Did you know how many
species from genus Viola are familiar to us today?
Be they pansies, violets, or Johnny-jump-ups, members of the genus Viola have earned a place in our hearts as
well as in our gardens.
Where did violas come from? One theory
goes that Jupiter, the chief god in the ancient Roman pantheon, created the sweet flowers
as food for his mistress Io, whom he had disguised as a cow to protect her from the wrath
of his wife, Juno. More likely, the genus came not from the heavens but from Central
Europe and Asia, with several species originating in North America, as
well. Throughout history, this delightful family of herbs has brought smiles and the promise of relief from
complaints as diverse as depression, excessive thirst, and rheumatism.
Viola Cornuta "Cuty"
While hundreds of species make up the
genus Viola (a member of the family Violaceae), barely a handful are familiar to us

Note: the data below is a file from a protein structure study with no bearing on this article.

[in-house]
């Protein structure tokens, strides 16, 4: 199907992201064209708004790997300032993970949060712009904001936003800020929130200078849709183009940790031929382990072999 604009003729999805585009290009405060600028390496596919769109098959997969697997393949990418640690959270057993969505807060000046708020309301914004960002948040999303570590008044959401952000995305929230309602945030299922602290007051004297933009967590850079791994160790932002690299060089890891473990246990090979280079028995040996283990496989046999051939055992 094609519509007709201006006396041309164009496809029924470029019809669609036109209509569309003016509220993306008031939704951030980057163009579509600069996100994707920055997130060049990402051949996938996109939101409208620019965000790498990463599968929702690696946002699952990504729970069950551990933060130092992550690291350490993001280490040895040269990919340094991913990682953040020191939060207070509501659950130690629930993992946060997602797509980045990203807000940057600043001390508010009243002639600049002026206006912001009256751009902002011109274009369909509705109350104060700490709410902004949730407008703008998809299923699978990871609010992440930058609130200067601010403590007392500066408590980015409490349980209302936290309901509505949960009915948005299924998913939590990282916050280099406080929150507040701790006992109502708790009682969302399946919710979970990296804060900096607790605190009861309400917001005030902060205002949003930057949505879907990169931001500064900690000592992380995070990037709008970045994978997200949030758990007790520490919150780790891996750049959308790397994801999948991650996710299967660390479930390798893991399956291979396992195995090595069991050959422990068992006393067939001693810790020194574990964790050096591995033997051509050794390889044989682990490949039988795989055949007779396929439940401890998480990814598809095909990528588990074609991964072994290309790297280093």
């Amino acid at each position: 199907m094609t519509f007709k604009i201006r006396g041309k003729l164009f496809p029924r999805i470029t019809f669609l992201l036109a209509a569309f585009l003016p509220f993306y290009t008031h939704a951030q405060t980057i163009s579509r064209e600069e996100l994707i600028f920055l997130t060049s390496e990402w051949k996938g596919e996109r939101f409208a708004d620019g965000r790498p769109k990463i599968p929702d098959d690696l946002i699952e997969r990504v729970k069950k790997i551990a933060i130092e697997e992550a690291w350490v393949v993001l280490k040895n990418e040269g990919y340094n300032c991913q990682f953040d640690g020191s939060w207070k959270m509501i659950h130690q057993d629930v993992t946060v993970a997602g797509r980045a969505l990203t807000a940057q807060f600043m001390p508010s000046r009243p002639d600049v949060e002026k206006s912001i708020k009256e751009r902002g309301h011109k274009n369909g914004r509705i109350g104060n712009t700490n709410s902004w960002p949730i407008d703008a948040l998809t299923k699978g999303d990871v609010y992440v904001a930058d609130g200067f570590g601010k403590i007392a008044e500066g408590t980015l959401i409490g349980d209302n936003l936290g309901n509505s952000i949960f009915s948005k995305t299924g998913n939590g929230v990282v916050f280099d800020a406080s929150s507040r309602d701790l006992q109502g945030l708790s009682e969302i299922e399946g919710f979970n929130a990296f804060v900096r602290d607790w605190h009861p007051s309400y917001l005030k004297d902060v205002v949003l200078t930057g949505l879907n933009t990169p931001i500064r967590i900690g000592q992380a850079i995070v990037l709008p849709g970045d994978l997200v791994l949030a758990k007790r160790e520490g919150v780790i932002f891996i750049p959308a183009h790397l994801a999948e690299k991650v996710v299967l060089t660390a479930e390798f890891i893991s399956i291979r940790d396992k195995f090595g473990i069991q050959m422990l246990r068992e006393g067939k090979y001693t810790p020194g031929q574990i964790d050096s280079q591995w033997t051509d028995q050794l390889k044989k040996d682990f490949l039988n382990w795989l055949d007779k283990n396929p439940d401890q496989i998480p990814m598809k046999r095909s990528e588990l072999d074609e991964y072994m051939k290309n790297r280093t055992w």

today. The common sweet violet (V. odorata), a woodland perennial, was favored by
the ancient Athenians as a cure for hangovers, employed as a sweetener by monks in the
Middle Ages, and until the First World War served as the main ingredient in England's
best-selling toilet water. Also fragrant, the perennial horned violet (V. cornuta),
a Swiss native, became a popular ground cover in England after its introduction there in
1776; the pale-blue, white, or mauve blossoms bear delicate spurs and -- under the right
conditions -- flourish from April until frost.